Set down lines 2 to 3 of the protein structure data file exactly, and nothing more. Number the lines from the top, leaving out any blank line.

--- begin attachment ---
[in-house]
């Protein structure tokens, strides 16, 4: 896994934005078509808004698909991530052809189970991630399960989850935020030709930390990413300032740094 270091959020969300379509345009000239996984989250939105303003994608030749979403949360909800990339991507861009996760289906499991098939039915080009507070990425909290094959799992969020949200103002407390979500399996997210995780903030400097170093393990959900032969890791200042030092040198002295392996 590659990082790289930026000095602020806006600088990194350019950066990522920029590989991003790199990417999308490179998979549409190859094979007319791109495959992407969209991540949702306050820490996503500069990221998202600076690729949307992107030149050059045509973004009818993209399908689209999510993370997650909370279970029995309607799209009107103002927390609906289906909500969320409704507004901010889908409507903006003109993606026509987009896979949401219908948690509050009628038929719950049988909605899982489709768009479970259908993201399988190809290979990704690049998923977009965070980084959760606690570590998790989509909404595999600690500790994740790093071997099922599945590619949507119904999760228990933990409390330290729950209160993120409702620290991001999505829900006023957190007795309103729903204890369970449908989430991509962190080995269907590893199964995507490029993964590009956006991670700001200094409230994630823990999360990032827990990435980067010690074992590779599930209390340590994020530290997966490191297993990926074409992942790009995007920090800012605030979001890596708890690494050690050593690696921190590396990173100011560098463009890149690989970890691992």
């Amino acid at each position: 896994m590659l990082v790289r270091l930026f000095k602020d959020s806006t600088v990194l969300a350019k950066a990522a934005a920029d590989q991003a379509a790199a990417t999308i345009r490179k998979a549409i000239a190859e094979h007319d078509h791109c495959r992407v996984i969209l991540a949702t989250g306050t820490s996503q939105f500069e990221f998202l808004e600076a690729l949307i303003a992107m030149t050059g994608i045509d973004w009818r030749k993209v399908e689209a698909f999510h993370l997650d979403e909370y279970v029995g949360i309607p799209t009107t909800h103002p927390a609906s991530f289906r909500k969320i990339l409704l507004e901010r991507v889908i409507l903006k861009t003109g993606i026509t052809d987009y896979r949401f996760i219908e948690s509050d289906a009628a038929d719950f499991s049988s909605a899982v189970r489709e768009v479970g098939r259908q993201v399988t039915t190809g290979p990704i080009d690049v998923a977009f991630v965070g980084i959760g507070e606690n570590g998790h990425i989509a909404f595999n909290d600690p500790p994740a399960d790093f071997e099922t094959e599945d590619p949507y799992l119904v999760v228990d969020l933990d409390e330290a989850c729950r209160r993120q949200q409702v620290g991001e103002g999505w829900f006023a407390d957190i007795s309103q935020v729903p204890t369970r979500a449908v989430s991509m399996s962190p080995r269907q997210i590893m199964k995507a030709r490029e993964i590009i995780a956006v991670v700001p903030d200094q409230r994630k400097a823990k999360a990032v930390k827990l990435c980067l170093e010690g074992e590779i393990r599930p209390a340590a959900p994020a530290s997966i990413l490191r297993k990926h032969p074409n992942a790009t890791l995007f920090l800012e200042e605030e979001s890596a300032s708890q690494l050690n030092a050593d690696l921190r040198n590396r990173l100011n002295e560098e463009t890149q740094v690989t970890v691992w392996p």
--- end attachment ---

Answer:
């Protein structure tokens, strides 16, 4: 896994934005078509808004698909991530052809189970991630399960989850935020030709930390990413300032740094 270091959020969300379509345009000239996984989250939105303003994608030749979403949360909800990339991507861009996760289906499991098939039915080009507070990425909290094959799992969020949200103002407390979500399996997210995780903030400097170093393990959900032969890791200042030092040198002295392996 590659990082790289930026000095602020806006600088990194350019950066990522920029590989991003790199990417999308490179998979549409190859094979007319791109495959992407969209991540949702306050820490996503500069990221998202600076690729949307992107030149050059045509973004009818993209399908689209999510993370997650909370279970029995309607799209009107103002927390609906289906909500969320409704507004901010889908409507903006003109993606026509987009896979949401219908948690509050009628038929719950049988909605899982489709768009479970259908993201399988190809290979990704690049998923977009965070980084959760606690570590998790989509909404595999600690500790994740790093071997099922599945590619949507119904999760228990933990409390330290729950209160993120409702620290991001999505829900006023957190007795309103729903204890369970449908989430991509962190080995269907590893199964995507490029993964590009956006991670700001200094409230994630823990999360990032827990990435980067010690074992590779599930209390340590994020530290997966490191297993990926074409992942790009995007920090800012605030979001890596708890690494050690050593690696921190590396990173100011560098463009890149690989970890691992």
């Amino acid at each position: 896994m590659l990082v790289r270091l930026f000095k602020d959020s806006t600088v990194l969300a350019k950066a990522a934005a920029d590989q991003a379509a790199a990417t999308i345009r490179k998979a549409i000239a190859e094979h007319d078509h791109c495959r992407v996984i969209l991540a949702t989250g306050t820490s996503q939105f500069e990221f998202l808004e600076a690729l949307i303003a992107m030149t050059g994608i045509d973004w009818r030749k993209v399908e689209a698909f999510h993370l997650d979403e909370y279970v029995g949360i309607p799209t009107t909800h103002p927390a609906s991530f289906r909500k969320i990339l409704l507004e901010r991507v889908i409507l903006k861009t003109g993606i026509t052809d987009y896979r949401f996760i219908e948690s509050d289906a009628a038929d719950f499991s049988s909605a899982v189970r489709e768009v479970g098939r259908q993201v399988t039915t190809g290979p990704i080009d690049v998923a977009f991630v965070g980084i959760g507070e606690n570590g998790h990425i989509a909404f595999n909290d600690p500790p994740a399960d790093f071997e099922t094959e599945d590619p949507y799992l119904v999760v228990d969020l933990d409390e330290a989850c729950r209160r993120q949200q409702v620290g991001e103002g999505w829900f006023a407390d957190i007795s309103q935020v729903p204890t369970r979500a449908v989430s991509m399996s962190p080995r269907q997210i590893m199964k995507a030709r490029e993964i590009i995780a956006v991670v700001p903030d200094q409230r994630k400097a823990k999360a990032v930390k827990l990435c980067l170093e010690g074992e590779i393990r599930p209390a340590a959900p994020a530290s997966i990413l490191r297993k990926h032969p074409n992942a790009t890791l995007f920090l800012e200042e605030e979001s890596a300032s708890q690494l050690n030092a050593d690696l921190r040198n590396r990173l100011n002295e560098e463009t890149q740094v690989t970890v691992w392996p």